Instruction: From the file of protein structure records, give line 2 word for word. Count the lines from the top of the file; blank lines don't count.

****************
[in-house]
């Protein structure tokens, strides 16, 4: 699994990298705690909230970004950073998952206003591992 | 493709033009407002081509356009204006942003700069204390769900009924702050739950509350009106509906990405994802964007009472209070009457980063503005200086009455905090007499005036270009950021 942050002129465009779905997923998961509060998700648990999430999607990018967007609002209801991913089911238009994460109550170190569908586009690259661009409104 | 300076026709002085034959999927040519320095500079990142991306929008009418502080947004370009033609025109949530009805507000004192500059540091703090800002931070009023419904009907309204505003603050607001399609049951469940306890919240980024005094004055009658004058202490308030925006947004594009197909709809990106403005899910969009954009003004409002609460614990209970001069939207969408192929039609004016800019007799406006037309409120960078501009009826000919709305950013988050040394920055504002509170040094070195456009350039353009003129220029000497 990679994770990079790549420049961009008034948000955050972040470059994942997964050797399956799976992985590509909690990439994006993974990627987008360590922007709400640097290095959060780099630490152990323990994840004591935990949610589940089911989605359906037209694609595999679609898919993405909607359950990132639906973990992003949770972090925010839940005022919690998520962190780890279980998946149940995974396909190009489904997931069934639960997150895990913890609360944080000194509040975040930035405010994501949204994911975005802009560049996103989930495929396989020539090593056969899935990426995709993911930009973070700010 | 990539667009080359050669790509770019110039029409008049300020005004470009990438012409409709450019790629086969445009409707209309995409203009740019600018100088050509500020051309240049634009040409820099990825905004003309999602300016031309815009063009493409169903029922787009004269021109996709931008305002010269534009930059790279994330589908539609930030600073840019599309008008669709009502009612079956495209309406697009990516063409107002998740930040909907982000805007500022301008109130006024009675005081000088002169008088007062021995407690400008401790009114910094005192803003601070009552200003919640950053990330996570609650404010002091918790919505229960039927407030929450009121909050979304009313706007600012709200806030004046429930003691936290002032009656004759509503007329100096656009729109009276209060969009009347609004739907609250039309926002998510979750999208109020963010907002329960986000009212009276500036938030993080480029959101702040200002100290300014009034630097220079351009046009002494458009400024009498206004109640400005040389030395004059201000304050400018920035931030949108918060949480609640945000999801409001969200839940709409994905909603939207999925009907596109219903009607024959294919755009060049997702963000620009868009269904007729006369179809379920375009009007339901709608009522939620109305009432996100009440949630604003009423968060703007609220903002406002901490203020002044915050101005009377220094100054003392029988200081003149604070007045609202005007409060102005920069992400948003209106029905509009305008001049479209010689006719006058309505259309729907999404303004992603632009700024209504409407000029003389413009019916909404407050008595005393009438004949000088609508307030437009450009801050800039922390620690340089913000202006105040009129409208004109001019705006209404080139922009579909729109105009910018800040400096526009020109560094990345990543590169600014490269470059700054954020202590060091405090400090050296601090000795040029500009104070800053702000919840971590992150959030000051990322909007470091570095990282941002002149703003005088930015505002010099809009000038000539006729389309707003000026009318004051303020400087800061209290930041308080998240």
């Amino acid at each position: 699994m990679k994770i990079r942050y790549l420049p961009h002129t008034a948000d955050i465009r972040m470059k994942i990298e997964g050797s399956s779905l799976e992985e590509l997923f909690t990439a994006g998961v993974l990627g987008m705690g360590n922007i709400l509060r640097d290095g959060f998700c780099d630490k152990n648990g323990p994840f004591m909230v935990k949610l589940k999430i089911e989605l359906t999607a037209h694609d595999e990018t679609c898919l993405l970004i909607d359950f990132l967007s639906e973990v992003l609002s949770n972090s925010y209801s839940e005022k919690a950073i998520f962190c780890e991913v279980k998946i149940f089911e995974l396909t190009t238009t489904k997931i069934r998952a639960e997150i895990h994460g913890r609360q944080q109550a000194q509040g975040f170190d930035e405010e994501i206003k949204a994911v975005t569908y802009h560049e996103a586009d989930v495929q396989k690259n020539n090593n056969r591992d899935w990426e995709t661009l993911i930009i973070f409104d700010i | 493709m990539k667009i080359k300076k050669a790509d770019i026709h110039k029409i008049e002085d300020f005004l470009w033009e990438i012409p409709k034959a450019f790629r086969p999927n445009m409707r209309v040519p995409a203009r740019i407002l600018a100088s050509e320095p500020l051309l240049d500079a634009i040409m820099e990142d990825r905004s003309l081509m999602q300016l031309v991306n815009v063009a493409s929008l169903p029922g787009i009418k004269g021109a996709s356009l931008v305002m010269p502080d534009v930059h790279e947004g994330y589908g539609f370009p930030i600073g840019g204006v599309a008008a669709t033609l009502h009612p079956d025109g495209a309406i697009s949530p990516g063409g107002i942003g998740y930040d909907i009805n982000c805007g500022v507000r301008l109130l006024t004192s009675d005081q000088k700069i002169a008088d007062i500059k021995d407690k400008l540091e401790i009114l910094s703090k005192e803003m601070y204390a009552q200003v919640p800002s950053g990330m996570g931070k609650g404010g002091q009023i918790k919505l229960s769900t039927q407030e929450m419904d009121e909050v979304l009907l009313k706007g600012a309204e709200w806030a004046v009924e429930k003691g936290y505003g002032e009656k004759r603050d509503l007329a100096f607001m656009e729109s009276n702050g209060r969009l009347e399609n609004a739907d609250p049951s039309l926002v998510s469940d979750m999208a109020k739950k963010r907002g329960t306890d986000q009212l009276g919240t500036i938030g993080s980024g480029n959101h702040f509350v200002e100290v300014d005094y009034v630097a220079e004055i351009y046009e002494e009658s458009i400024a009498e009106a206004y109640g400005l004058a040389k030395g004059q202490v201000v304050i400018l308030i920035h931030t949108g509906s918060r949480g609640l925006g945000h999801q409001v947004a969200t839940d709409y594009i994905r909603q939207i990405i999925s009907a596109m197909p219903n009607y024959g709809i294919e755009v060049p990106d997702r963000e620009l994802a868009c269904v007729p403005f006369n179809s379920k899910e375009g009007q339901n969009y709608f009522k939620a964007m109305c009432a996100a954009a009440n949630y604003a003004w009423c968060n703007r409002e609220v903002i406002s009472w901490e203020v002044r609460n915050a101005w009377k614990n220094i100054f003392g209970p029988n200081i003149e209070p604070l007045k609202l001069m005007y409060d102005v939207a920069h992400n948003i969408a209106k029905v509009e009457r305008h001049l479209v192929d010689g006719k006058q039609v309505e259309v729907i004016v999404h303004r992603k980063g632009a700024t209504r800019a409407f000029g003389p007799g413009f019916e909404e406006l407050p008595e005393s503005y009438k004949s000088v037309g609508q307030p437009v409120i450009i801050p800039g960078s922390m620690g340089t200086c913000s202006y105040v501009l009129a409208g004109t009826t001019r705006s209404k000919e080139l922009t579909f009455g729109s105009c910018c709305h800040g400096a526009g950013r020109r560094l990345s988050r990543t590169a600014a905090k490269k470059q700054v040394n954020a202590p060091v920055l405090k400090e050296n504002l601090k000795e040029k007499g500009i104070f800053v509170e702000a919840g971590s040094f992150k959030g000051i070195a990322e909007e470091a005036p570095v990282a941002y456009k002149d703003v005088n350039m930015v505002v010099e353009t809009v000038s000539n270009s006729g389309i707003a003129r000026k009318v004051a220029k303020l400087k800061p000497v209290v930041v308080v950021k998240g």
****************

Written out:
């Protein structure tokens, strides 16, 4: 699994990298705690909230970004950073998952206003591992 | 493709033009407002081509356009204006942003700069204390769900009924702050739950509350009106509906990405994802964007009472209070009457980063503005200086009455905090007499005036270009950021 942050002129465009779905997923998961509060998700648990999430999607990018967007609002209801991913089911238009994460109550170190569908586009690259661009409104 | 300076026709002085034959999927040519320095500079990142991306929008009418502080947004370009033609025109949530009805507000004192500059540091703090800002931070009023419904009907309204505003603050607001399609049951469940306890919240980024005094004055009658004058202490308030925006947004594009197909709809990106403005899910969009954009003004409002609460614990209970001069939207969408192929039609004016800019007799406006037309409120960078501009009826000919709305950013988050040394920055504002509170040094070195456009350039353009003129220029000497 990679994770990079790549420049961009008034948000955050972040470059994942997964050797399956799976992985590509909690990439994006993974990627987008360590922007709400640097290095959060780099630490152990323990994840004591935990949610589940089911989605359906037209694609595999679609898919993405909607359950990132639906973990992003949770972090925010839940005022919690998520962190780890279980998946149940995974396909190009489904997931069934639960997150895990913890609360944080000194509040975040930035405010994501949204994911975005802009560049996103989930495929396989020539090593056969899935990426995709993911930009973070700010 | 990539667009080359050669790509770019110039029409008049300020005004470009990438012409409709450019790629086969445009409707209309995409203009740019600018100088050509500020051309240049634009040409820099990825905004003309999602300016031309815009063009493409169903029922787009004269021109996709931008305002010269534009930059790279994330589908539609930030600073840019599309008008669709009502009612079956495209309406697009990516063409107002998740930040909907982000805007500022301008109130006024009675005081000088002169008088007062021995407690400008401790009114910094005192803003601070009552200003919640950053990330996570609650404010002091918790919505229960039927407030929450009121909050979304009313706007600012709200806030004046429930003691936290002032009656004759509503007329100096656009729109009276209060969009009347609004739907609250039309926002998510979750999208109020963010907002329960986000009212009276500036938030993080480029959101702040200002100290300014009034630097220079351009046009002494458009400024009498206004109640400005040389030395004059201000304050400018920035931030949108918060949480609640945000999801409001969200839940709409994905909603939207999925009907596109219903009607024959294919755009060049997702963000620009868009269904007729006369179809379920375009009007339901709608009522939620109305009432996100009440949630604003009423968060703007609220903002406002901490203020002044915050101005009377220094100054003392029988200081003149604070007045609202005007409060102005920069992400948003209106029905509009305008001049479209010689006719006058309505259309729907999404303004992603632009700024209504409407000029003389413009019916909404407050008595005393009438004949000088609508307030437009450009801050800039922390620690340089913000202006105040009129409208004109001019705006209404080139922009579909729109105009910018800040400096526009020109560094990345990543590169600014490269470059700054954020202590060091405090400090050296601090000795040029500009104070800053702000919840971590992150959030000051990322909007470091570095990282941002002149703003005088930015505002010099809009000038000539006729389309707003000026009318004051303020400087800061209290930041308080998240």